Geraniums grow best in full to partial sun in loamy, well-drained soil. Plants may become established more quickly if flower buds are removed at planting time, but setting the plants too deeply could cause stem rot. Geraniums grow best when fertilized at regular intervals. Yellow leaves could be a sign you waited too long to fertilize.

Geraniums used as bedding plants can be spaced 12 to 24 inches apart to form a solid, colorful ground cover. Provide good drainage by planting in a slightly raised bed.

Geraniums are propagated by seed or cuttings. Cuttings need at least three nodes and are usually taken in late summer. Remove the lower leaves, leaving only the tuft of leaves at the top of the cutting. Geranium cuttings root well in vermiculite. The seed germinates in one to three weeks at temperatures between 70˚F–75˚F. Cover the seed with about an eighth-inch of soil. Do not allow the soil to dry out excessively.

There are numerous cultivars and series available for flower color and plant size.

Pests and Diseases

Aphids suck plant juices and heavy infestations cause distorted growth.

Four-lined plant bug causes small, round, sunken, brown spots to form on the leaves.

Greenhouse whitefly and sweet potato whitefly can rapidly build up on geraniums. Early detection and control is necessary.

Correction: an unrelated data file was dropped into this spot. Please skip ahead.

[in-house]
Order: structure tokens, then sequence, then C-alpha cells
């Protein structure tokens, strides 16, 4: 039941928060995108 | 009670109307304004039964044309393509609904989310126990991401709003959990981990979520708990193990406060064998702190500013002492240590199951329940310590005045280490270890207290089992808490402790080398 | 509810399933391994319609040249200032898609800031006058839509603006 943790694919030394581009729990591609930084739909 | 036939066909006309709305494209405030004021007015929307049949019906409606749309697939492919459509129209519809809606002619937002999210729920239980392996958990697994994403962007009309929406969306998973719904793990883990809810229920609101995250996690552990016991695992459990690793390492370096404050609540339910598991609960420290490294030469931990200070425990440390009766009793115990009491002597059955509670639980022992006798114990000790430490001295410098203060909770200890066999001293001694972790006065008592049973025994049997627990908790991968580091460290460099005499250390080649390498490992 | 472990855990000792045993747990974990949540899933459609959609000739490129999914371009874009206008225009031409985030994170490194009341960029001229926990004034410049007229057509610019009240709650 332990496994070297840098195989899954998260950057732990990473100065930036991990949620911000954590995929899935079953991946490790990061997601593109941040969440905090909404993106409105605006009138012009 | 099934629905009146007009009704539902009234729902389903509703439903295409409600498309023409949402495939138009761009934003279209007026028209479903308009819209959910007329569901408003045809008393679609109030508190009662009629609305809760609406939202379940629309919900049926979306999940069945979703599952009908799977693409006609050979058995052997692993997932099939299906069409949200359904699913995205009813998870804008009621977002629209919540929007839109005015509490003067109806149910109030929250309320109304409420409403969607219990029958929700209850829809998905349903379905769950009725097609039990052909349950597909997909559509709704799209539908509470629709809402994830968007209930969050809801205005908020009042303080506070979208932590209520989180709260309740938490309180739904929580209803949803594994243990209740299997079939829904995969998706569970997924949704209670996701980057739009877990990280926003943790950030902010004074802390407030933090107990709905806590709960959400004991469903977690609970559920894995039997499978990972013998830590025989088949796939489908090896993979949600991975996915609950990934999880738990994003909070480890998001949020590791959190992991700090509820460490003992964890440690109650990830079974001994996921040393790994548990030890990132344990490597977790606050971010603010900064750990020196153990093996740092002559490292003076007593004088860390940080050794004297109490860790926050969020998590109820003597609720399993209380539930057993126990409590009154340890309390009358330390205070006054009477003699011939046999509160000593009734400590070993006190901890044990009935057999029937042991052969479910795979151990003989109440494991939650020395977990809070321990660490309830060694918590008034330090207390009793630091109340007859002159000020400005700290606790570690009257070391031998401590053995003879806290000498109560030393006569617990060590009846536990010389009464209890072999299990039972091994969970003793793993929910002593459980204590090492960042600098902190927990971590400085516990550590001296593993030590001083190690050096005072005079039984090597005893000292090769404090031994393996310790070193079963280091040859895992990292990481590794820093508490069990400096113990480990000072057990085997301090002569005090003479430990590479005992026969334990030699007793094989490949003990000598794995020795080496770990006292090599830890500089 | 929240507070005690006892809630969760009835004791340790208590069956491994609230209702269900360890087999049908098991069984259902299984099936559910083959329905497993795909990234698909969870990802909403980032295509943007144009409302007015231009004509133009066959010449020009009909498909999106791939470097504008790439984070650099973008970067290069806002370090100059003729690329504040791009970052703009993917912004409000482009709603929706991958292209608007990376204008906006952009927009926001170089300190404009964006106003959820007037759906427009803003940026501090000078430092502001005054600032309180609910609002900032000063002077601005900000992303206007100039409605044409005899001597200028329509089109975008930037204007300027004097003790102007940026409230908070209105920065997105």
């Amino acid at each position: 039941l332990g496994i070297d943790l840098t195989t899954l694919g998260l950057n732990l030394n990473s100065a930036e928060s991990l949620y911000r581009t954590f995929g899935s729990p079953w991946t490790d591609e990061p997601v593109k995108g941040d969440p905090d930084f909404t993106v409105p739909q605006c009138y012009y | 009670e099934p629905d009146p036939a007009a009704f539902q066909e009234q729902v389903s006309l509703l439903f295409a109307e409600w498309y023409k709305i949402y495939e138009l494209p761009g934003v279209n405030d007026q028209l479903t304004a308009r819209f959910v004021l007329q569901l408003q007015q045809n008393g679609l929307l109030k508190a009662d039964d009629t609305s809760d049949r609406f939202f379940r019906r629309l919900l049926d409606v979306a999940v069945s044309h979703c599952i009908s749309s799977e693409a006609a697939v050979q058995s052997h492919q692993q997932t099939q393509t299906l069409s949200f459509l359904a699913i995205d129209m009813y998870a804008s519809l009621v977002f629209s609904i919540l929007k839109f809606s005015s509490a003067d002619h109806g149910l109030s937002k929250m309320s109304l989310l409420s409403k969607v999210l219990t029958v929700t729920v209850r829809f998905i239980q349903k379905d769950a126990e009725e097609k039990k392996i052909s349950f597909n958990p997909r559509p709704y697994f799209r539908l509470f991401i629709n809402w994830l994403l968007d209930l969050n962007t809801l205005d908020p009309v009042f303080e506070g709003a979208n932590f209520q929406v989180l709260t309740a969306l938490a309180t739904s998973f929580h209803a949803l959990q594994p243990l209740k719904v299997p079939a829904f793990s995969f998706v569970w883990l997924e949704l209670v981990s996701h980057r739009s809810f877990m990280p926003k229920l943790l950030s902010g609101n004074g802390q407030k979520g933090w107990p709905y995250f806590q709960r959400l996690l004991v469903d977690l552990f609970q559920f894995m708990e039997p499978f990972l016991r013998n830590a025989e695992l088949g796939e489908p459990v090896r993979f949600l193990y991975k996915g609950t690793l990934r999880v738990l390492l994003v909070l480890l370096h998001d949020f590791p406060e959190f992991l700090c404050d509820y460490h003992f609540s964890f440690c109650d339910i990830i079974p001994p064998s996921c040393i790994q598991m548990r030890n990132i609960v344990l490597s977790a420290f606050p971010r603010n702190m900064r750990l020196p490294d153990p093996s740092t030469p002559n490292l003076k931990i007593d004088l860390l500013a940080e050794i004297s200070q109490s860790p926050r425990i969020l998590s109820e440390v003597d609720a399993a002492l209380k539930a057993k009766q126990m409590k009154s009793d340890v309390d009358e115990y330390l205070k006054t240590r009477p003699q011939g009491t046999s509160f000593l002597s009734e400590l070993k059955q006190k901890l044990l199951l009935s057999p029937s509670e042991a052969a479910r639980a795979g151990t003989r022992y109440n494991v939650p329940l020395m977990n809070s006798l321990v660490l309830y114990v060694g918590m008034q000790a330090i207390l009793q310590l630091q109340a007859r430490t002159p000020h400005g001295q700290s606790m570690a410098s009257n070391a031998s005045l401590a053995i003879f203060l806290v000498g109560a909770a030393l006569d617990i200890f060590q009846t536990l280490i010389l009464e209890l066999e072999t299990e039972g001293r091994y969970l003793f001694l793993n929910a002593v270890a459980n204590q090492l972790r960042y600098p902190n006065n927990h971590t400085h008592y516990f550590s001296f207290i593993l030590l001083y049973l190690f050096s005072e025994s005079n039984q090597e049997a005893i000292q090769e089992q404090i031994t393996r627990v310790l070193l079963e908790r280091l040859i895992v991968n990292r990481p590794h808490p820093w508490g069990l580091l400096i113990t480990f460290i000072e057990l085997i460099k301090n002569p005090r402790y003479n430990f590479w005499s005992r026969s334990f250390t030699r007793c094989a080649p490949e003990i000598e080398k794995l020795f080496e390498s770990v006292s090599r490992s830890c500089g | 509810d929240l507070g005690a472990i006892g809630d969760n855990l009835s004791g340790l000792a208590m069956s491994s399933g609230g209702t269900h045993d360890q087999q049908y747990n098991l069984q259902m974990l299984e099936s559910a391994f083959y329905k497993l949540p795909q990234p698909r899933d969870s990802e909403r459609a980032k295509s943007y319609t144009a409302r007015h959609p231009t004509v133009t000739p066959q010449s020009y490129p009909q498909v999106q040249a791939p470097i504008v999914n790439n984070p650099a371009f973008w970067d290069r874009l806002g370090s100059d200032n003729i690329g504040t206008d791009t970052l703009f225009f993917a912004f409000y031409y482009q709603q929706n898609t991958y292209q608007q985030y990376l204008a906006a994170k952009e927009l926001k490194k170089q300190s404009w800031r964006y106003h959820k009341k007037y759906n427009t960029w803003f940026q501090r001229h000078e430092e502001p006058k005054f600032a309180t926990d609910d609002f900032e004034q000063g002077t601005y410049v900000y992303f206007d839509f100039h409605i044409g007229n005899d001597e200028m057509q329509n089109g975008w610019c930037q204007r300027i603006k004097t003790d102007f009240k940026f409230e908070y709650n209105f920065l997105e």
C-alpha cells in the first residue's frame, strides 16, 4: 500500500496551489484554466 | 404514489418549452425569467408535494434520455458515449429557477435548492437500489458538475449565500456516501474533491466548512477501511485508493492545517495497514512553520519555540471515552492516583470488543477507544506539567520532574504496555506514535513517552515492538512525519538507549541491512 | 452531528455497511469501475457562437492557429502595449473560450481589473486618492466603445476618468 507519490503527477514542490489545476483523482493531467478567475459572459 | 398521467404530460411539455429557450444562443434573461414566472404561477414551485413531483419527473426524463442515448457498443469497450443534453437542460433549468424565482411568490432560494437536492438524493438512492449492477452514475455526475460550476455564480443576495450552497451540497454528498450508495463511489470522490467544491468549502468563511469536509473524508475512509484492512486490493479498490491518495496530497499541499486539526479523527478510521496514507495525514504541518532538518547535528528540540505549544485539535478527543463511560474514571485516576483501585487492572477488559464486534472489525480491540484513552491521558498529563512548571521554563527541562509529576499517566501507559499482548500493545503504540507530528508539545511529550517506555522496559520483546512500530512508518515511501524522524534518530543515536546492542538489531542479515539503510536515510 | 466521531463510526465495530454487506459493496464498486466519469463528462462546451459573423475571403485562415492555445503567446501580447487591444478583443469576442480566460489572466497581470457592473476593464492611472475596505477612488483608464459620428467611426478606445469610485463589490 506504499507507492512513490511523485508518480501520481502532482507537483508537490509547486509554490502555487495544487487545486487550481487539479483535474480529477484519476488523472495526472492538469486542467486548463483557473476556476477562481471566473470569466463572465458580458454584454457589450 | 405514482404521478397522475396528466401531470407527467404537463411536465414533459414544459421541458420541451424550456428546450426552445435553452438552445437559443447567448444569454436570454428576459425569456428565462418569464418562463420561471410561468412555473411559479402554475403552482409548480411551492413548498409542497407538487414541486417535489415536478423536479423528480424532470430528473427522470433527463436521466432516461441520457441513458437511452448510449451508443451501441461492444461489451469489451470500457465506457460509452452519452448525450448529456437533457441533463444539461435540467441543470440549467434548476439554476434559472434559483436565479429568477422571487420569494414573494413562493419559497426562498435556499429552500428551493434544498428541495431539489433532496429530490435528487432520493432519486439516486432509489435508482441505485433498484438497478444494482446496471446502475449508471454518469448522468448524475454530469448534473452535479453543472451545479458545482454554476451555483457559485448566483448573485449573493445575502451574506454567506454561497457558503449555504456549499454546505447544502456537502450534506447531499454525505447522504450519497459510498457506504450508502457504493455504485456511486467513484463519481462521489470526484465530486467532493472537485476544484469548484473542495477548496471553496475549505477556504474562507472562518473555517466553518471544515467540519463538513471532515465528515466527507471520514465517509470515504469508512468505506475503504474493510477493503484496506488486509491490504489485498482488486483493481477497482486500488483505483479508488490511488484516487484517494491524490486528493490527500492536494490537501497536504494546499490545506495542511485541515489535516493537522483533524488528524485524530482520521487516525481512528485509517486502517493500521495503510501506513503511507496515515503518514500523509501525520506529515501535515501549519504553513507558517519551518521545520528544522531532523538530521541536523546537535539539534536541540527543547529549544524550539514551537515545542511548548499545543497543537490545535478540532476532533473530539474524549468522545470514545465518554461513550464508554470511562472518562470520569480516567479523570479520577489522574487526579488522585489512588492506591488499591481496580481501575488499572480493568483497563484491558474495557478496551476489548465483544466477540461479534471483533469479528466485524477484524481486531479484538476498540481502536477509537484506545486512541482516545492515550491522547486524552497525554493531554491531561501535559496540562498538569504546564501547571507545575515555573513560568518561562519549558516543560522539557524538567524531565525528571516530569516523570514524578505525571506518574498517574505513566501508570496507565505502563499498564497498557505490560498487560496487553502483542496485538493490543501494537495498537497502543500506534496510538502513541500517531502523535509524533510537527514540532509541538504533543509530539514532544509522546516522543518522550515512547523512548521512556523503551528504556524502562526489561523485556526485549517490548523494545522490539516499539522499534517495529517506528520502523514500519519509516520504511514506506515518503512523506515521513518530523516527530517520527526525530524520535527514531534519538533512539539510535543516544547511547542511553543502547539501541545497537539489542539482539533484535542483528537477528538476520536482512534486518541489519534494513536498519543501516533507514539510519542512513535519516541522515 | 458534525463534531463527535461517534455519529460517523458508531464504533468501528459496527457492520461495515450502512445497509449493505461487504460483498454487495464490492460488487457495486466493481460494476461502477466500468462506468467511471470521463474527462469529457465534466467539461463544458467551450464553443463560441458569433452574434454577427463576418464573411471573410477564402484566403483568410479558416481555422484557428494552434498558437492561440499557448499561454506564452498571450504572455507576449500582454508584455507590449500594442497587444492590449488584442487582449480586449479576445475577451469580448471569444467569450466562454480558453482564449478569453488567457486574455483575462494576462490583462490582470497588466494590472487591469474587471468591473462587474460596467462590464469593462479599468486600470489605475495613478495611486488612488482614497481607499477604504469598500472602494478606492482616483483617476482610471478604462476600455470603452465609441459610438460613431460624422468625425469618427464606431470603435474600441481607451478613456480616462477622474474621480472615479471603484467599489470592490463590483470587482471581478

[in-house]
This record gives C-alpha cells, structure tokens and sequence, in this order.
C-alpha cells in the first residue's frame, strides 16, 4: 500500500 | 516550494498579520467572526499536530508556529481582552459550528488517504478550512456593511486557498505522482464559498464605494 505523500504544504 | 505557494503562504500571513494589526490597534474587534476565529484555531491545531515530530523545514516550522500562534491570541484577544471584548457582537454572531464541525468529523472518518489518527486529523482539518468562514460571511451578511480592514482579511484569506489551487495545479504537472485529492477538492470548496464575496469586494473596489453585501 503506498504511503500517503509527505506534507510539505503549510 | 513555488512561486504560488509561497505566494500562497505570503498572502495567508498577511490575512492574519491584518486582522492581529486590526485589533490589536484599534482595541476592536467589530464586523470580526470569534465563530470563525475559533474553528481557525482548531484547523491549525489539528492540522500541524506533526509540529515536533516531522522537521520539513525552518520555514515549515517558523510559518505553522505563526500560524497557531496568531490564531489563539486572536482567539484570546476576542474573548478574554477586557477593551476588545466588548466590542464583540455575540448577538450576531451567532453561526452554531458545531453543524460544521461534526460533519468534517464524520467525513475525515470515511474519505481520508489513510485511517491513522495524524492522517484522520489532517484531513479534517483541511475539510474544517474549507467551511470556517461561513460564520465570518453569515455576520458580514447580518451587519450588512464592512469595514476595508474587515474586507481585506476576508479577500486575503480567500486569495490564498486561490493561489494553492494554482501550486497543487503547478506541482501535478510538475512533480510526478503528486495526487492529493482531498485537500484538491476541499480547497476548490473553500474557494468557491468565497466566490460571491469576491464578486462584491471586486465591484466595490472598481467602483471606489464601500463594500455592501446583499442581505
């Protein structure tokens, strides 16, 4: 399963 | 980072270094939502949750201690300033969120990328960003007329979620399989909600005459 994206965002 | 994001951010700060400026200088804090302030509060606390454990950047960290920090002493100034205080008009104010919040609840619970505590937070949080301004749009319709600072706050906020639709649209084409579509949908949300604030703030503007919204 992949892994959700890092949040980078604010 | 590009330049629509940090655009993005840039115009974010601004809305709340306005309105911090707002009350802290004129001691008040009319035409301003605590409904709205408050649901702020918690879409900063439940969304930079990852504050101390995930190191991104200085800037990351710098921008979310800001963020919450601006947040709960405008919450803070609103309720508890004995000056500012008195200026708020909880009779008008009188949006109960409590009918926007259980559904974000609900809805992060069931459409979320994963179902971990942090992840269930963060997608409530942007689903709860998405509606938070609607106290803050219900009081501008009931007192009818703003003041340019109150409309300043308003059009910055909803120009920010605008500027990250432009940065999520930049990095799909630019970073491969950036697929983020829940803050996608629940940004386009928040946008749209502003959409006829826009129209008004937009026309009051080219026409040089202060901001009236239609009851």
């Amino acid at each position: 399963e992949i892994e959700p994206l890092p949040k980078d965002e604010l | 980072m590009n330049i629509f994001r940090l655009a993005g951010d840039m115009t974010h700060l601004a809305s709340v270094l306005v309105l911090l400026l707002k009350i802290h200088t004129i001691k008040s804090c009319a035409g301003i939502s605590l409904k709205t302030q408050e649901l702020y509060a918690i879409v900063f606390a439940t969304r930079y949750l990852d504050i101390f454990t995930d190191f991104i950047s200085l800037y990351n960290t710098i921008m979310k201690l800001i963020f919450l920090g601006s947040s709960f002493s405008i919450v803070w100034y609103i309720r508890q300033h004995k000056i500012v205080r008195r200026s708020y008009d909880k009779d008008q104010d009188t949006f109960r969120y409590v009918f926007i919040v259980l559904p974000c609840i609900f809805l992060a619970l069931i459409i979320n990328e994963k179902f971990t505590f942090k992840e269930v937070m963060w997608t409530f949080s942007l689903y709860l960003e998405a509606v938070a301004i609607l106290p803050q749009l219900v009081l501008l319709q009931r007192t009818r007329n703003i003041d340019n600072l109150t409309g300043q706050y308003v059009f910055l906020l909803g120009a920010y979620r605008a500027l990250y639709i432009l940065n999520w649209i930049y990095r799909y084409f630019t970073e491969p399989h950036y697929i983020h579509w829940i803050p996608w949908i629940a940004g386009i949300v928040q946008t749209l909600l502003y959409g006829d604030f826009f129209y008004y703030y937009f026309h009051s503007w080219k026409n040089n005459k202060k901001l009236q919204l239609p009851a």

Bacterial leaf spot causes spots on the leaves of garden plants, particularly if they are overcrowded. The spotting will be worse on the lower leaves. The spots are small, circular or irregular, and brown and sunken. When the spots run together, a portion of the leaf is killed. The entire leaf may turn yellow, then brown, then drop off. Use proper spacing and pick off and destroy infected leaves.

Blossom blight or gray mold causes flower petal discoloration and flower drop. A gray mold may be seen on the leaves.

Cuttings may be attacked by stem rot or blackleg. The stems of cuttings turn black with rot. Use healthy cuttings and sterile rooting media.

Bacterial fasciation causes formation of masses of short, thick and aborted stems with misshapen leaves near the soil line at the bottom two nodes. The plants are not killed but will be dwarfed.

Publication #FPS458

Release Date:January 16, 2024

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About this Publication

This document is FPS458, one of a series of the Department of Environmental Horticulture, UF/IFAS Extension. Original publication date October 1999. Revised October 2023. Visit the EDIS website at for the currently supported version of this publication.

About the Authors

Edward F. Gilman, professor emeritus, Department of Environmental Horticulture; Teresa Howe, former coordinator, research programs and services, UF/IFAS Gulf Coast Research and Education Center; Ryan W. Klein, assistant professor, arboriculture, and Gail Hansen, professor, sustainable landscape design, Department of Environmental Horticulture; UF/IFAS Extension, Gainesville, FL 32611.


  • Gail Hansen de Chapman